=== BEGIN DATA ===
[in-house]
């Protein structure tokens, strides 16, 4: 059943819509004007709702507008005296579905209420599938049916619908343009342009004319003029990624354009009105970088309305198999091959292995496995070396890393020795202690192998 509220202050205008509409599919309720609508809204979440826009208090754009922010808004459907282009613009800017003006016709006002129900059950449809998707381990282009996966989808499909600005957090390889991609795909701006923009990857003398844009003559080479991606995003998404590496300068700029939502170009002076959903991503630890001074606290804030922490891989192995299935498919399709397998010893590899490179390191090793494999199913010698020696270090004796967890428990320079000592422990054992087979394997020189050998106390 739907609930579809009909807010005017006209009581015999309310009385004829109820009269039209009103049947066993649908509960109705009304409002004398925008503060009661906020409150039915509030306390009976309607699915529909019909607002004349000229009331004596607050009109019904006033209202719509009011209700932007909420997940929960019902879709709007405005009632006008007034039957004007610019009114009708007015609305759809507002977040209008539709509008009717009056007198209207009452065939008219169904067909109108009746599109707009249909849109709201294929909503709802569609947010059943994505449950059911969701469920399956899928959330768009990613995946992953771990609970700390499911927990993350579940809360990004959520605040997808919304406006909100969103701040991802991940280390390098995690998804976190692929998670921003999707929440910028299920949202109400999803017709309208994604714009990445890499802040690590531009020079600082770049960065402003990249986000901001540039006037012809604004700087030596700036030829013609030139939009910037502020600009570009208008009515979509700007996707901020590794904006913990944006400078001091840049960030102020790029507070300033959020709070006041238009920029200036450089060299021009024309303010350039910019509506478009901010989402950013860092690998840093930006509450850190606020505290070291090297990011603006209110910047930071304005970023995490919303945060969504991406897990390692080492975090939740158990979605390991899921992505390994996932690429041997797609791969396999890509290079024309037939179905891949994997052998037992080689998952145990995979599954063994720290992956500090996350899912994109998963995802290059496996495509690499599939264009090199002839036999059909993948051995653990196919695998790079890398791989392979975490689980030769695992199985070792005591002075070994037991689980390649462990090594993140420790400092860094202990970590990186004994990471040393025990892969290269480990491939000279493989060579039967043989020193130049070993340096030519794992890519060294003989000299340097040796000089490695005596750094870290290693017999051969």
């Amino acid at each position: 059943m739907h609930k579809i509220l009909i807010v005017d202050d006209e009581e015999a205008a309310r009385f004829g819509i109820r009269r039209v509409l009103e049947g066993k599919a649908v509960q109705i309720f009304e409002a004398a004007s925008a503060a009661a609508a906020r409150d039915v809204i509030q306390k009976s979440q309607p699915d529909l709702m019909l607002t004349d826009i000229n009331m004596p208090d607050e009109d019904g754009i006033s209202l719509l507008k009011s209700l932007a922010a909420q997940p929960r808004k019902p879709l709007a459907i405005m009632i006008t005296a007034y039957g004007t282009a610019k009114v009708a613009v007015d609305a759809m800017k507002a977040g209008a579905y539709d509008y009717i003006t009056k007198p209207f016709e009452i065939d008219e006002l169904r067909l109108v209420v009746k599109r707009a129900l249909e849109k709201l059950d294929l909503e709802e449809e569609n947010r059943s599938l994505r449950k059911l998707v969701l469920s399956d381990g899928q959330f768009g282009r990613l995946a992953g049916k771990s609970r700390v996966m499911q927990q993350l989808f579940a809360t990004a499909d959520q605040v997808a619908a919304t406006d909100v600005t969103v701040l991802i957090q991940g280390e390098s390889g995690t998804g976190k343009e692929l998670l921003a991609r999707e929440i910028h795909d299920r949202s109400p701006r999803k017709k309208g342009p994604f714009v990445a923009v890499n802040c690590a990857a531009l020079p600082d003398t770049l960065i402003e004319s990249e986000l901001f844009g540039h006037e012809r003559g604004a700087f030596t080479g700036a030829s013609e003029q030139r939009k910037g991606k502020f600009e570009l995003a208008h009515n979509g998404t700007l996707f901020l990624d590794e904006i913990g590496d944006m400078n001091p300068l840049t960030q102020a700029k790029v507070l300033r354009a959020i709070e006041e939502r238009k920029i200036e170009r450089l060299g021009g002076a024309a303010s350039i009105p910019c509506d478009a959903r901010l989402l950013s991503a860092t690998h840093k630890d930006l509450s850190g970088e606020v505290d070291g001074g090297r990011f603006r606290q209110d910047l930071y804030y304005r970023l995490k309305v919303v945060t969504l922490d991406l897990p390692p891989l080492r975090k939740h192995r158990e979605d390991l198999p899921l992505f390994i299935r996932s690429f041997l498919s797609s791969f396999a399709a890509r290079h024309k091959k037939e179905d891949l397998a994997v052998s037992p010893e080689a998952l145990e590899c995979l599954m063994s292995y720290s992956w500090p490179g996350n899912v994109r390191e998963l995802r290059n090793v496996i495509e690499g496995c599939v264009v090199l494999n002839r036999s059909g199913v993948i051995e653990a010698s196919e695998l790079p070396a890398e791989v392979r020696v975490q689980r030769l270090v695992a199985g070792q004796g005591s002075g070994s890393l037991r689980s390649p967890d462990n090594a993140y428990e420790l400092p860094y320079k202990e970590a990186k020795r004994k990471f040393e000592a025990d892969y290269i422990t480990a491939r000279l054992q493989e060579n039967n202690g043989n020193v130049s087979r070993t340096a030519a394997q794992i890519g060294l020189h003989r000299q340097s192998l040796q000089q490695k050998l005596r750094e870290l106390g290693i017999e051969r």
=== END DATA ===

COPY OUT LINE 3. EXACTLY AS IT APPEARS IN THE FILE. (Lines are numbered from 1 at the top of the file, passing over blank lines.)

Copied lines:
């Amino acid at each position: 059943m739907h609930k579809i509220l009909i807010v005017d202050d006209e009581e015999a205008a309310r009385f004829g819509i109820r009269r039209v509409l009103e049947g066993k599919a649908v509960q109705i309720f009304e409002a004398a004007s925008a503060a009661a609508a906020r409150d039915v809204i509030q306390k009976s979440q309607p699915d529909l709702m019909l607002t004349d826009i000229n009331m004596p208090d607050e009109d019904g754009i006033s209202l719509l507008k009011s209700l932007a922010a909420q997940p929960r808004k019902p879709l709007a459907i405005m009632i006008t005296a007034y039957g004007t282009a610019k009114v009708a613009v007015d609305a759809m800017k507002a977040g209008a579905y539709d509008y009717i003006t009056k007198p209207f016709e009452i065939d008219e006002l169904r067909l109108v209420v009746k599109r707009a129900l249909e849109k709201l059950d294929l909503e709802e449809e569609n947010r059943s599938l994505r449950k059911l998707v969701l469920s399956d381990g899928q959330f768009g282009r990613l995946a992953g049916k771990s609970r700390v996966m499911q927990q993350l989808f579940a809360t990004a499909d959520q605040v997808a619908a919304t406006d909100v600005t969103v701040l991802i957090q991940g280390e390098s390889g995690t998804g976190k343009e692929l998670l921003a991609r999707e929440i910028h795909d299920r949202s109400p701006r999803k017709k309208g342009p994604f714009v990445a923009v890499n802040c690590a990857a531009l020079p600082d003398t770049l960065i402003e004319s990249e986000l901001f844009g540039h006037e012809r003559g604004a700087f030596t080479g700036a030829s013609e003029q030139r939009k910037g991606k502020f600009e570009l995003a208008h009515n979509g998404t700007l996707f901020l990624d590794e904006i913990g590496d944006m400078n001091p300068l840049t960030q102020a700029k790029v507070l300033r354009a959020i709070e006041e939502r238009k920029i200036e170009r450089l060299g021009g002076a024309a303010s350039i009105p910019c509506d478009a959903r901010l989402l950013s991503a860092t690998h840093k630890d930006l509450s850190g970088e606020v505290d070291g001074g090297r990011f603006r606290q209110d910047l930071y804030y304005r970023l995490k309305v919303v945060t969504l922490d991406l897990p390692p891989l080492r975090k939740h192995r158990e979605d390991l198999p899921l992505f390994i299935r996932s690429f041997l498919s797609s791969f396999a399709a890509r290079h024309k091959k037939e179905d891949l397998a994997v052998s037992p010893e080689a998952l145990e590899c995979l599954m063994s292995y720290s992956w500090p490179g996350n899912v994109r390191e998963l995802r290059n090793v496996i495509e690499g496995c599939v264009v090199l494999n002839r036999s059909g199913v993948i051995e653990a010698s196919e695998l790079p070396a890398e791989v392979r020696v975490q689980r030769l270090v695992a199985g070792q004796g005591s002075g070994s890393l037991r689980s390649p967890d462990n090594a993140y428990e420790l400092p860094y320079k202990e970590a990186k020795r004994k990471f040393e000592a025990d892969y290269i422990t480990a491939r000279l054992q493989e060579n039967n202690g043989n020193v130049s087979r070993t340096a030519a394997q794992i890519g060294l020189h003989r000299q340097s192998l040796q000089q490695k050998l005596r750094e870290l106390g290693i017999e051969r």